Today, however, prenuptial agreements are much more common. In many cases, such as subsequent marriages, they make good sense. Similarly, wills and trusts are no longer reserved only for those with substantial wealth. Having a will or a trust is just something responsible people do. But despite the more common use of these tools today, a certain percentage of the general population still misunderstands the difference between the reasons for creating a will or a trust and the reasons for entering into a prenuptial agreement. What do these different legal documents do? And when should you use them?
Will or Trust
When a married couple wants to ensure that their property passes according to their wishes to their heirs or other beneficiaries, a will or a trust can record those wishes and make it clear to anyone with an interest in the couple’s property who should get what, when they should get it, and how they may receive it. In addition, a trust can help a married couple manage their property if they become incapacitated (unable to make their own decisions) and can allow them to avoid the probate process for passing on their property when they die.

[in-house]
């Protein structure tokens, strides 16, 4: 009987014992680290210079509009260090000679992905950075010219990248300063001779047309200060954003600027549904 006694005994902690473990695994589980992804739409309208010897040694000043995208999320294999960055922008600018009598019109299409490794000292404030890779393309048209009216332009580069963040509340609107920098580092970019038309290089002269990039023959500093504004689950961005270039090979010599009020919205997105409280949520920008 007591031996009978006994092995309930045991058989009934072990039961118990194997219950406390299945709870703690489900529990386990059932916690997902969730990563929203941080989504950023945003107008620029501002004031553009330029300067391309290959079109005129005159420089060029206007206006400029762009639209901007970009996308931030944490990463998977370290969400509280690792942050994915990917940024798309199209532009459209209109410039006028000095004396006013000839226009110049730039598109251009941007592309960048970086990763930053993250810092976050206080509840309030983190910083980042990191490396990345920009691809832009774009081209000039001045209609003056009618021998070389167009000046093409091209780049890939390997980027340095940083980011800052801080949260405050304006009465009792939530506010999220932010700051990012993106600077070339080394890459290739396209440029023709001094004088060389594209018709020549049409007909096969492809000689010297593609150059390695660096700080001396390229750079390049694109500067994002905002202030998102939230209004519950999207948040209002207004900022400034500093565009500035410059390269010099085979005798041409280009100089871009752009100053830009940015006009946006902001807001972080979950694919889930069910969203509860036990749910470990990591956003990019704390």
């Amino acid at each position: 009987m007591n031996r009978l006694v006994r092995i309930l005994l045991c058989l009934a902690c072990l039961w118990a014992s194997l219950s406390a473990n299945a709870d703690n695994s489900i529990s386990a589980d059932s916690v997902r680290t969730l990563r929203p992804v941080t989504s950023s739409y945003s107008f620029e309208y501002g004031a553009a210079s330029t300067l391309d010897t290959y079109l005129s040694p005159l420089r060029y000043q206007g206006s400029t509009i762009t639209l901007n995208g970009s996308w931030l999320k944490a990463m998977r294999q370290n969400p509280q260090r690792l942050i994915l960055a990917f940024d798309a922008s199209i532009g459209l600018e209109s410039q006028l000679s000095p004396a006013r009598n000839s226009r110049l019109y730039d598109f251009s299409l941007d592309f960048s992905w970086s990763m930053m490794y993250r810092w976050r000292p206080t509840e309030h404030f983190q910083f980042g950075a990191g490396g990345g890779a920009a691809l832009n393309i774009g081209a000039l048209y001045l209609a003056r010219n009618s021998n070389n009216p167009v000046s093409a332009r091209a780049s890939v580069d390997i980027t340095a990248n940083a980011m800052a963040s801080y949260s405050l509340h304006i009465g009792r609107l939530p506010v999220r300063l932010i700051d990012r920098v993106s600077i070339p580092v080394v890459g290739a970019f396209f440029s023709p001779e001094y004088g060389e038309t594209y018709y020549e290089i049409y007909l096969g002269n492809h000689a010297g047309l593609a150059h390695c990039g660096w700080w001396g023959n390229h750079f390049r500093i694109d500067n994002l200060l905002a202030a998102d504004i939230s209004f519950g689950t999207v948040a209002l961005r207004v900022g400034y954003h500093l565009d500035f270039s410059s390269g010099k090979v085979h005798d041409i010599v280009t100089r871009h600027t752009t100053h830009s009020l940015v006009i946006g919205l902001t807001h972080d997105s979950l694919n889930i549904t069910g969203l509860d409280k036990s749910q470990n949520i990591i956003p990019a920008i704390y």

In many cases, a will or a trust provides adequate legal authority to carry out the deceased individual’s wishes for passing their property to their heirs or beneficiaries. This is particularly true when most of or all the couple’s wealth was accumulated during their marriage and as a result of their joint efforts to share the responsibility of earning an income and managing their domestic obligations. Wills and trusts may also be all that is needed to pass property on to children, particularly when those children are offspring of that marriage.
In some cases, however, wills or trusts may be inadequate to carry out the married couple’s wishes. This is particularly true when one of the spouses has significant wealth that they consider to be their own separate property and they want to leave it to someone other than their spouse.
Elective Share Rights of Spouses